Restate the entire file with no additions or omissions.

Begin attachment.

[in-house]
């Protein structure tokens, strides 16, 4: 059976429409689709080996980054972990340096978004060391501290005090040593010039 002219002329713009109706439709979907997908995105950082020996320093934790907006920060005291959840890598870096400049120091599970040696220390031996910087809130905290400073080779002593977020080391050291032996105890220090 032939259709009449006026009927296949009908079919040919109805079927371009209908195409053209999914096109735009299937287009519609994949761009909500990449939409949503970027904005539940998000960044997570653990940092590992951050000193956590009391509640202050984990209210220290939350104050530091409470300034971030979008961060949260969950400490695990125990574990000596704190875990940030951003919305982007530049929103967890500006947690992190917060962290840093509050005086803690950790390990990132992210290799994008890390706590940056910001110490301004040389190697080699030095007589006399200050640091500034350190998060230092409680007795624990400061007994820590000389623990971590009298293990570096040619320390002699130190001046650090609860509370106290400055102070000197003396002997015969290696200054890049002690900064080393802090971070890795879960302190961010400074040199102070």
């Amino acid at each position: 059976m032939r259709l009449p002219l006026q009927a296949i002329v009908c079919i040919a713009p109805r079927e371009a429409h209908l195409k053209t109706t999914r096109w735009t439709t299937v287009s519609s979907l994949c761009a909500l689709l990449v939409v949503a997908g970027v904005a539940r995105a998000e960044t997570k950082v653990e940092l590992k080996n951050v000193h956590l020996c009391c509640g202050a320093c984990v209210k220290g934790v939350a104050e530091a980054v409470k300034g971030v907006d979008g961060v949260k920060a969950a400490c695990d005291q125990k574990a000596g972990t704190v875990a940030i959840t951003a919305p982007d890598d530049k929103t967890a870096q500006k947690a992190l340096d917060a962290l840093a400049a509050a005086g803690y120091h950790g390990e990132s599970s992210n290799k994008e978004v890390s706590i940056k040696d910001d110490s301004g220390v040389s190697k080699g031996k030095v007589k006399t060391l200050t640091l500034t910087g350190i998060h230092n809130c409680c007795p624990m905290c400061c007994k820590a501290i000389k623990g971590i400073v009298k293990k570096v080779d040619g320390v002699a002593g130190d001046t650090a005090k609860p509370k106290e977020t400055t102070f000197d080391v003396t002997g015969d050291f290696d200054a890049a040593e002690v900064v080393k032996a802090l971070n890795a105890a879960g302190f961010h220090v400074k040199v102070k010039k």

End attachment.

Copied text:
[in-house]
């Protein structure tokens, strides 16, 4: 059976429409689709080996980054972990340096978004060391501290005090040593010039 002219002329713009109706439709979907997908995105950082020996320093934790907006920060005291959840890598870096400049120091599970040696220390031996910087809130905290400073080779002593977020080391050291032996105890220090 032939259709009449006026009927296949009908079919040919109805079927371009209908195409053209999914096109735009299937287009519609994949761009909500990449939409949503970027904005539940998000960044997570653990940092590992951050000193956590009391509640202050984990209210220290939350104050530091409470300034971030979008961060949260969950400490695990125990574990000596704190875990940030951003919305982007530049929103967890500006947690992190917060962290840093509050005086803690950790390990990132992210290799994008890390706590940056910001110490301004040389190697080699030095007589006399200050640091500034350190998060230092409680007795624990400061007994820590000389623990971590009298293990570096040619320390002699130190001046650090609860509370106290400055102070000197003396002997015969290696200054890049002690900064080393802090971070890795879960302190961010400074040199102070």
């Amino acid at each position: 059976m032939r259709l009449p002219l006026q009927a296949i002329v009908c079919i040919a713009p109805r079927e371009a429409h209908l195409k053209t109706t999914r096109w735009t439709t299937v287009s519609s979907l994949c761009a909500l689709l990449v939409v949503a997908g970027v904005a539940r995105a998000e960044t997570k950082v653990e940092l590992k080996n951050v000193h956590l020996c009391c509640g202050a320093c984990v209210k220290g934790v939350a104050e530091a980054v409470k300034g971030v907006d979008g961060v949260k920060a969950a400490c695990d005291q125990k574990a000596g972990t704190v875990a940030i959840t951003a919305p982007d890598d530049k929103t967890a870096q500006k947690a992190l340096d917060a962290l840093a400049a509050a005086g803690y120091h950790g390990e990132s599970s992210n290799k994008e978004v890390s706590i940056k040696d910001d110490s301004g220390v040389s190697k080699g031996k030095v007589k006399t060391l200050t640091l500034t910087g350190i998060h230092n809130c409680c007795p624990m905290c400061c007994k820590a501290i000389k623990g971590i400073v009298k293990k570096v080779d040619g320390v002699a002593g130190d001046t650090a005090k609860p509370k106290e977020t400055t102070f000197d080391v003396t002997g015969d050291f290696d200054a890049a040593e002690v900064v080393k032996a802090l971070n890795a105890a879960g302190f961010h220090v400074k040199v102070k010039k």